‘Look, I’m an otter! And now, I’m an eagle!’ – young boy, aboard the Lochranza-Claonaig ferry.
I awake in Bill’s house in the village of Sannox, on the Isle of Arran. It’s a palace of a home, displaying the riches of a life well lived: photographs, mementos, books and random treasures. I read the motivational verses on his fridge and have a cup of coffee with some Weetabix, whilst in another room, I hear Bill’s gentle and merry voice bubbling with laughter on a phone-call with an old friend.
We breakfast together and share our plans for the day. That Viking longboat in Corrie harbour will be burnt in an Up Hella Aa celebration later today, Bill tells me, and he shares some of the histories of Arran, an island colonised by Vikings, amongst others. The Hebrides, islands of the Firth of Clyde (like Arran), and the Isle of Man once comprised the ‘Kingdom of the Isles’, a separate political entity that existed from the 9th to the 13th century, when it was absorbed into the kingdom of Scotland. Irish, Pictish and later Viking settlers arrived and each claimed some or all of the islands, but the Viking influence was more lasting, Bill tells me. I sense it in the names of places, and in the probability of its historical veracity, but unlike Shetland or even, to a degree, Newcastle, I get little sense of it on Arran. But then more recent ‘colonisation’ by retiring Glaswegians brings its own flavour!
And me? I’m off to Islay, but there’s one fairly considerable problem obstructing me and Bill’s plans: rain, and lots of it. The skies have opened and it is absolutely tipping down. I encase myself in whatever waterproof materials I can find and head out. Bill wishes me well, with an eye that reveals his relative contentment in his warmer surroundings. I quite understand it.
The road leading north out of Sannox is quite steep, but doesn’t deserve the reputation it’s given. Or perhaps after the Highlands, what one person calls a hill is to me a hillock? The scenery is nice and reminiscent of the north-west Highlands, like Shieldaig or Bettyhill: sloping hills that rise up along dramatic gradients into mountain peaks that tear at the clouds, verdant and alive with thick grasses and ferns, and with little evidence of any attempt at agriculture. It continues in this kind of mood for a good few miles, eventually steeping down into Lochranza, passing the Isle of Arran distillery.
As ever, I’m running a little late for this ferry, and I’m pedalling like a pneumatic drill to reach the harbour in time. The mind starts racing ahead into its own unique zone of sheer panic whilst the body pounds away without fatigue, getting on with it. Chasing after a ferry in a state of fear and dread can make one start to believe that the mind and body are two separate things. It expresses itself in words: what if I miss the ferry? Will I catch the next one? How can I dry out? AAAAaah! The mind is ever fretting, worrying about possibilities and pessimistic scenarios whilst the body operates with its more obvious impulses, sensations and intuitions. With this kind of panic, which does hit me from time to time, usually for a good reason, the best way of overcoming it is to bring the mind back into the state of the body, considering only what it senses around it, reflecting on the journey so far.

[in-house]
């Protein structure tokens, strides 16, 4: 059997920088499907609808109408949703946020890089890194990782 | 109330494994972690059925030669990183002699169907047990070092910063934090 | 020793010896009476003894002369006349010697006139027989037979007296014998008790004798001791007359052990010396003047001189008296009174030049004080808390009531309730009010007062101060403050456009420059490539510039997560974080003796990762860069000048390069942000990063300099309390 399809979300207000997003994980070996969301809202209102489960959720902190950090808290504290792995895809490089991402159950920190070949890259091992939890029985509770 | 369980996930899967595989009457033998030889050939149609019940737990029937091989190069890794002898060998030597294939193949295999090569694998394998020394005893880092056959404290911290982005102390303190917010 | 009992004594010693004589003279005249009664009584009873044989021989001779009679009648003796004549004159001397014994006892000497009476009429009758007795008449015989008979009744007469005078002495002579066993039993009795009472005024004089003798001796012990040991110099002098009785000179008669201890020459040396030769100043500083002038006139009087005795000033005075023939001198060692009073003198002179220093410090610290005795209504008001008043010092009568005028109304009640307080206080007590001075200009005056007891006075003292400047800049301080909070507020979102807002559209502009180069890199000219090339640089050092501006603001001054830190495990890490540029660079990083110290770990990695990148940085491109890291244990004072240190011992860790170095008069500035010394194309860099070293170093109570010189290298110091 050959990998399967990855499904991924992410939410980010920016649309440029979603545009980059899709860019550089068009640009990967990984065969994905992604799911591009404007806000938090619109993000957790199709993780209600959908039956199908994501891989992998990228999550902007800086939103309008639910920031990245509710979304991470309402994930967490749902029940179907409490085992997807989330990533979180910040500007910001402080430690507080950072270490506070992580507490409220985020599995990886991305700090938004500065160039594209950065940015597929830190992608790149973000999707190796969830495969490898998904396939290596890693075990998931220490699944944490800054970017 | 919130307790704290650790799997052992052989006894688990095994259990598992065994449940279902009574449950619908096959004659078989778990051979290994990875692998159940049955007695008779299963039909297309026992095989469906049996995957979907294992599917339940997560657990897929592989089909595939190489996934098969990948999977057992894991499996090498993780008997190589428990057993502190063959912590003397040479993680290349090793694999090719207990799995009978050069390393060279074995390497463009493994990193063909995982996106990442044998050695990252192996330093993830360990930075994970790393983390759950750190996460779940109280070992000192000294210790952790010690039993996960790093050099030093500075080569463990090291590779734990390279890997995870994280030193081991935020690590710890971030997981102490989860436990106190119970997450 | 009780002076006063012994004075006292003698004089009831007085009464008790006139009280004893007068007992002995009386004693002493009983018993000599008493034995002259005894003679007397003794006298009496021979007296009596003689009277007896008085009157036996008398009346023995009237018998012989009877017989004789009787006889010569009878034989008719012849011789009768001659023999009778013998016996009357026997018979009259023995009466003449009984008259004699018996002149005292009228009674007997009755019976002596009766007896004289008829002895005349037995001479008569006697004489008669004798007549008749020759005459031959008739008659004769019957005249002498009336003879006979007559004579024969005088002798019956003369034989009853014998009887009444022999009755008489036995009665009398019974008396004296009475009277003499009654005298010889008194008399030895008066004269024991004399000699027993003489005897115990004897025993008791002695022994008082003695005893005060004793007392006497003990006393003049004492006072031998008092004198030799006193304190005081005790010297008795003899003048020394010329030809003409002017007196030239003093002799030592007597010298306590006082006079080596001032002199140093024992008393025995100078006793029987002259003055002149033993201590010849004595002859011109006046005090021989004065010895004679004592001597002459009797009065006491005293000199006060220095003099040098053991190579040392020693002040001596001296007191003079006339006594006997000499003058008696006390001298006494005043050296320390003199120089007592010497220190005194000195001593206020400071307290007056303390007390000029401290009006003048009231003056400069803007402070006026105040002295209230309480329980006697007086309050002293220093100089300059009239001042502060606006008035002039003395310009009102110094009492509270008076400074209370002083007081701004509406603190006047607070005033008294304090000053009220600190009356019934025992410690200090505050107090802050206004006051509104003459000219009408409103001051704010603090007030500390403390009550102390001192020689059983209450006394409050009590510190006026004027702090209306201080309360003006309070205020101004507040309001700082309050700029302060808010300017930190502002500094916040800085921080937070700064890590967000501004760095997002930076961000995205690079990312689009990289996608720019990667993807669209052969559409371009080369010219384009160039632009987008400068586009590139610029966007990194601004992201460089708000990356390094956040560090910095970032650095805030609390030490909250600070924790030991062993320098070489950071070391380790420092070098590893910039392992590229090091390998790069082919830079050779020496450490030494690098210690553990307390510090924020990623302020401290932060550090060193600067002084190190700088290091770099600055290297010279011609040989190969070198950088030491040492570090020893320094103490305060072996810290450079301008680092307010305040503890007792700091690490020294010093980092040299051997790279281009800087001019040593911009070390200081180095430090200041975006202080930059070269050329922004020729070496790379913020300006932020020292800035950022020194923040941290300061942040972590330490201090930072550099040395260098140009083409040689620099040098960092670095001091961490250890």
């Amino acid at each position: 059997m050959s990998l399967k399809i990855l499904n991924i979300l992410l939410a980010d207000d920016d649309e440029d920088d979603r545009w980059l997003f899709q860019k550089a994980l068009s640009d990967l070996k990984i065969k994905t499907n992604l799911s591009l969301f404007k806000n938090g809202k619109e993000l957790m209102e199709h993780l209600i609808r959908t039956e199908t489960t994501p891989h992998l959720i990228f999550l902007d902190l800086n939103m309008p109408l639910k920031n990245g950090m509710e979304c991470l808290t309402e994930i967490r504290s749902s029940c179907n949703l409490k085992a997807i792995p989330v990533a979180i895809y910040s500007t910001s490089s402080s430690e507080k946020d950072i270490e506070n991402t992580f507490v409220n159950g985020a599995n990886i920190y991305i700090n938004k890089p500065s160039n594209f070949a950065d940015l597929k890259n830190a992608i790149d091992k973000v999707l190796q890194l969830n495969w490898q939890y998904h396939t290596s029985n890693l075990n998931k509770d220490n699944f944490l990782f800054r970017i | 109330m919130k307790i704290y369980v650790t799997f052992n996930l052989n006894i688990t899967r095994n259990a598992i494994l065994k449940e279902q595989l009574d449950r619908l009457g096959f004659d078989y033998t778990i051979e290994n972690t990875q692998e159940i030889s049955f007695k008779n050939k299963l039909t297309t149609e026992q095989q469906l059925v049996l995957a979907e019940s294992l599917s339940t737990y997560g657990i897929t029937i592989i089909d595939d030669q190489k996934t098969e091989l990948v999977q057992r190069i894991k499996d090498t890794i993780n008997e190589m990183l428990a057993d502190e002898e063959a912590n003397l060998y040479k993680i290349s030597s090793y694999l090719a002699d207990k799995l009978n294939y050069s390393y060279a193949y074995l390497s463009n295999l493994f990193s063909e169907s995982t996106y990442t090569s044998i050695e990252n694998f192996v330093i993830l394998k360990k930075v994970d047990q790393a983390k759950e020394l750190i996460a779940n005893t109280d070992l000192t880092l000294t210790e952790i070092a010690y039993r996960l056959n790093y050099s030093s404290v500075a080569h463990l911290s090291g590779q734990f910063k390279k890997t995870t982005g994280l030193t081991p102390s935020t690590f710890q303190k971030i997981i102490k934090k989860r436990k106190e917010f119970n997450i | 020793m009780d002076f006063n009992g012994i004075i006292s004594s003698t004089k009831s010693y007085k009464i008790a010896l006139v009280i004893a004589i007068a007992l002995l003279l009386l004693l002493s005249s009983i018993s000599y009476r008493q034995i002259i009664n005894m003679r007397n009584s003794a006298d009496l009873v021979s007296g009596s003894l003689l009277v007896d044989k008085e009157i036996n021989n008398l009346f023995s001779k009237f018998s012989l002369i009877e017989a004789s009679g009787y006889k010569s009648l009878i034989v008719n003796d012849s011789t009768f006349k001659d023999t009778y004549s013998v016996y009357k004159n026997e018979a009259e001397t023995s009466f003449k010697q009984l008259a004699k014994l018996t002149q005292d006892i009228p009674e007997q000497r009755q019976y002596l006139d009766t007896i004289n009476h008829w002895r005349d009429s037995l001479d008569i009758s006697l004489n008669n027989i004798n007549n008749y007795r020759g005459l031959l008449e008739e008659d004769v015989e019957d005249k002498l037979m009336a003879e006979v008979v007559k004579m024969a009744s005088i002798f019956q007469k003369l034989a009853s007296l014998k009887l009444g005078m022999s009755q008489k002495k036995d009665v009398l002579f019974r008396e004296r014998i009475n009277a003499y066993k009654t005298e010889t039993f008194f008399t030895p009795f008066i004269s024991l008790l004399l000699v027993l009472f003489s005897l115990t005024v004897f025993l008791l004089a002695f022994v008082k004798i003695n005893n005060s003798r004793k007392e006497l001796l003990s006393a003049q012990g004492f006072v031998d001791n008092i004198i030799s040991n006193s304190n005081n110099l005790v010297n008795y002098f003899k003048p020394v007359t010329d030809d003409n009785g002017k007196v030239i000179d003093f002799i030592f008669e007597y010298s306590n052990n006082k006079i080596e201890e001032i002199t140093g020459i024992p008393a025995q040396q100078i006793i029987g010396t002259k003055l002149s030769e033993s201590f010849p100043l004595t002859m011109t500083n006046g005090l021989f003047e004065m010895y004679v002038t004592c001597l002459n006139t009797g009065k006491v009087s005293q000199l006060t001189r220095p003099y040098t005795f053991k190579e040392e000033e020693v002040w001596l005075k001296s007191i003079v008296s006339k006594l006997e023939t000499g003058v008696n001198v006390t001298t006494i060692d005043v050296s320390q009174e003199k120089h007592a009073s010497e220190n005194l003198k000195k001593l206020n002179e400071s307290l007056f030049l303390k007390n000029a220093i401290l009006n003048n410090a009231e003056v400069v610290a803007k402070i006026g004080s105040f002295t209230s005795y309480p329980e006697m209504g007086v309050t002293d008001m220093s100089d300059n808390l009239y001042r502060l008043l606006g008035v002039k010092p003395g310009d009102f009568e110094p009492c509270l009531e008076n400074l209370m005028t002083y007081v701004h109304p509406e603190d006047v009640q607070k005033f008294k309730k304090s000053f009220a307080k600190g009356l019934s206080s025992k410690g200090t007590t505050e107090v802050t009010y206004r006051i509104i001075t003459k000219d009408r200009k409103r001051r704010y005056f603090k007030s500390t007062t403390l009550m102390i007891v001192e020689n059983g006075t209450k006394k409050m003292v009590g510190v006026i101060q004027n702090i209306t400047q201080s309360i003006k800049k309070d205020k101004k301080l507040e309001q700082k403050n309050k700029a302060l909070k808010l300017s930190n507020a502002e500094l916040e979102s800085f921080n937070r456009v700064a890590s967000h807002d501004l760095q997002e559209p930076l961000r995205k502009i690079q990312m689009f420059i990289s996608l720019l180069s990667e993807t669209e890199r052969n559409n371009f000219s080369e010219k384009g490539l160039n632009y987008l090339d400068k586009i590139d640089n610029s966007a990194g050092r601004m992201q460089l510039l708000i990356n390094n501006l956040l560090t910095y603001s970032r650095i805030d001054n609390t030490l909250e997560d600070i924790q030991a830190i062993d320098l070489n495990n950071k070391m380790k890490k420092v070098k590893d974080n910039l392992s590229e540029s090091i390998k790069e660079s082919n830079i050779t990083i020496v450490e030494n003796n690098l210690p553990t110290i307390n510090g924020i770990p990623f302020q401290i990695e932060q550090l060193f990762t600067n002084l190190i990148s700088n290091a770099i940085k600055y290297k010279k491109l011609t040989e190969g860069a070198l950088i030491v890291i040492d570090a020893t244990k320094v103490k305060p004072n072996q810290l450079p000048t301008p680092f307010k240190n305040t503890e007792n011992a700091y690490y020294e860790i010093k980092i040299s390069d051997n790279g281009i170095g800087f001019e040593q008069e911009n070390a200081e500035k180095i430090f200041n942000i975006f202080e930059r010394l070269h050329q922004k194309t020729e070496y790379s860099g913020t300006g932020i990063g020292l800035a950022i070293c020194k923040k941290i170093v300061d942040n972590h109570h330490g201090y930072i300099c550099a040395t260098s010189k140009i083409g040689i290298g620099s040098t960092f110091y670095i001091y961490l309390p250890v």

Love is another way of explaining this unhealthy and mistaken separation of the two. In love, the body knows its desire, or affection, or attachment, directly through the feeling it experiences when sensing it. The mind can complicate that with social implications, or fears of ‘history repeating itself’, of putting study or a career first, or whatever causes a person to extinguish something special and regret that later. Just follow the physical feeling. Estimations can be wrong, but feelings cannot – truth or falsity are not their zone.
A digression, sorry. But this thought sustains me the miles to Lochranza where, as it turns out, I’m quite early. Sadly it’s still chucking down with rain. In a nearby waiting room, a small number of motorcyclists, cyclists and walkers cram together, and I join them, wringing about my waterproofs in the doorway before sitting inside the humid room.
Such bleak weather! When I started out this journey in the suburban wilderness of Essex, the weather was equally awful. But the nagging and secret urges to abandon a fool’s path are gone. I can survive it, just that I won’t enjoy it. Everything I own will get wet, but in time it will dry. There’s not much to do except roll with it.
The small CalMac ferry comes in and scoops us aboard. It’s a short sailing over to Claonaig, on the Kintyre peninsula. I don’t plan to stop here, but I can’t help passing without sharing the Mull of Kintyre’s cultural significance. No, it’s nothing to do with Paul McCartney. This part of the world has inspired the Mull of Kintyre rule, an unofficial guideline used by the BBFC to decide whether a man’s john Thomas could be shown. If the member in question was more erect than the dangle of Kintyre from the Scottish mainland then it was too risqué to be broadcast.